Dancer Spotlight

New York City Ballet Corps Member Peter Walker Is Also a Rising Choreographer

Peter Walker with Erica Pereira in "Romeo + Juliet." Photo by Paul Kolnik, courtesy of NYCB.

At age 25, New York City Ballet corps member Peter Walker is attracting admirers by simultaneously succeeding at two demanding careers: dancer and choreographer. Last winter, he made his debut alongside soloist Erica Pereira in the title role of Peter Martins' Romeo + Juliet. Just a few weeks earlier, he had presented his second world premiere for the company, dance odyssey.

"It's a goal of mine to be operating at a high level as both a choreographer and as a dancer," Walker says of dividing his time equally. "Peter has earned his success by doing everything right at every step," praises NYCB principal Daniel Ulbricht.

Lauren King and Company in Peter Walker's "dance odyssey." Photo by Paul Kolnik, courtesy of NYCB.


By now, Walker has danced a variety of featured roles at NYCB, from Balanchine's A Midsummer Night's Dream and Agon
to Mauro Bigonzetti's Oltremare (which he was thrown into at the last minute with principal Tiler Peck). He was introduced to dance by learning tap in his hometown of Fort Myers, Florida. At the urging of his ballet teacher (and former NYCB principal) Melinda Roy, he started concentrating on ballet. By 2007, Walker was accepted at the School of American Ballet year-round, and was invited to NYCB's affiliated New York Choreographic Institute in 2011 and 2012. He entered NYCB in 2012, as a tall, gangly adolescent.

"I hired a personal trainer to get me in my best shape," Walker says, noting that cross-training and meal plans still remain a part of his routine. It's paid off: A combination of artistry and sheer physical strength allowed him to impart a liquid-like flow to a variety of difficult lifts in Romeo + Juliet. In the balcony scene, he went down on one knee—not the most secure of poses to precede a lift—reached out and pulled Pereira toward him, slowly turning her in midair until he could drape her across his other knee. All done in sync with Prokofiev's ardent score.

New York City Ballet in Peter Walker's "ten in seven." Photo by Paul Kolnik, courtesy of NYCB.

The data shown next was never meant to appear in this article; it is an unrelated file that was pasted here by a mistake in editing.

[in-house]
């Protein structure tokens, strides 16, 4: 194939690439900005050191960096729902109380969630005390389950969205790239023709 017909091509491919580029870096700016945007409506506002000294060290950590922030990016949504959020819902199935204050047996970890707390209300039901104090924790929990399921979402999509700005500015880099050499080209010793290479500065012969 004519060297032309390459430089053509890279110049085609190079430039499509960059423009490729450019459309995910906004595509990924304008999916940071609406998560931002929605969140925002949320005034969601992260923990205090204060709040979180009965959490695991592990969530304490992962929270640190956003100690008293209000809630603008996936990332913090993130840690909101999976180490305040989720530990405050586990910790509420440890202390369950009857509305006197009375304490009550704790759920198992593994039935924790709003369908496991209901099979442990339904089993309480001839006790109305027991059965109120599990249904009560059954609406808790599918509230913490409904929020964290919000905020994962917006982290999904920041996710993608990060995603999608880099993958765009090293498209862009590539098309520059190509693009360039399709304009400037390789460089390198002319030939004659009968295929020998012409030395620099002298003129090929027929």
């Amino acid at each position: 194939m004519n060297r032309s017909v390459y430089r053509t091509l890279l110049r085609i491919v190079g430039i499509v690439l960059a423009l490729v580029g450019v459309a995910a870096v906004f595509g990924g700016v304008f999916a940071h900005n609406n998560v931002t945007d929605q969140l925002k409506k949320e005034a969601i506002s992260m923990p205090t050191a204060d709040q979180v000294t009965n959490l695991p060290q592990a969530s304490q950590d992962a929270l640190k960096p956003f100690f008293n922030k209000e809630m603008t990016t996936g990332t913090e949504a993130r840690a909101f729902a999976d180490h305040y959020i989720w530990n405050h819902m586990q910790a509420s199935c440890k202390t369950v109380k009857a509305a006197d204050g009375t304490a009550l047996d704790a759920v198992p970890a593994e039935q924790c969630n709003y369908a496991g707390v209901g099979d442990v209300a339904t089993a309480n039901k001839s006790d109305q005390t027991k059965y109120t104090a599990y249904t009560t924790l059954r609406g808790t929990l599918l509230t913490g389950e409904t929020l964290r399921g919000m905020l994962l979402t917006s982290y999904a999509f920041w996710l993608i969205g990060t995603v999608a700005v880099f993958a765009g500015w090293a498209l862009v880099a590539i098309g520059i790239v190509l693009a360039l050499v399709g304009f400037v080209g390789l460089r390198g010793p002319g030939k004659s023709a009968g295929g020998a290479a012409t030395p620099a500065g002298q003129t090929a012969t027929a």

As a choreographer, Walker has the ability to concentrate on more than steps. His first work for NYCB, ten in seven, premiered at the company's fall 2016 gala with a guitar-centric score. In an odd yet appealing way, the music matches the look of the dancers and the spirit of the work.

Following the composition world closely, Walker chooses his music first, completely immersing himself in it before developing any choreography. "I form the broad arc of the piece, and I have an idea of the feeling behind each movement of music, but I don't usually come up with the steps before I'm in the studio," he says.

Tiler Peck and Zachary Catazaro in Peter Walker's "dance odyssey." Photo by Paul Kolnik, courtesy of NYCB.

"He's very musical, which helps with partnering and really shows in his choreography," says Tiler Peck, who was featured in Walker's latest piece, dance odyssey. Walker notes that "the challenge is to figure out how to show the physicality of the music—to find its ideal physical pairing."

This summer, Walker was invited to Munich, Germany, for the Bayerische Staatsoper Young Choreographers 2018 program to premiere a work for five dancers. "But currently, my number one priority is dancing," he says before sharing his hopes
to continue choreographing for stage and video projects. Walker has a cheery response to questions about what his future may hold: "We'll see," he says.

The Conversation
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Angela Sterling, Courtesy PNB

Your teacher at Central Pennsylvania Youth Ballet, Marcia Dale Weary, recently passed away. What impact did she have on you?

I feel deeply indebted to her. She shaped my life's course, and I know that were it not for her, I would not be living out my dream today. She led by example through her remarkable commitment to her work, as well as her genuine kindness and generosity.

You were a trainee with San Francisco Ballet. What was that experience like?

It was an exposure to different schools of thought. We were mostly in the full-lengths, and watching run-throughs of Sleeping Beauty and Don Quixote was revolutionary for me. But I was young and far away from home. That transition was hard. My body started changing. It wanted to be fleshy. Biology is cruel in that way. I desperately wanted to fit in, but it wasn't meant to be.

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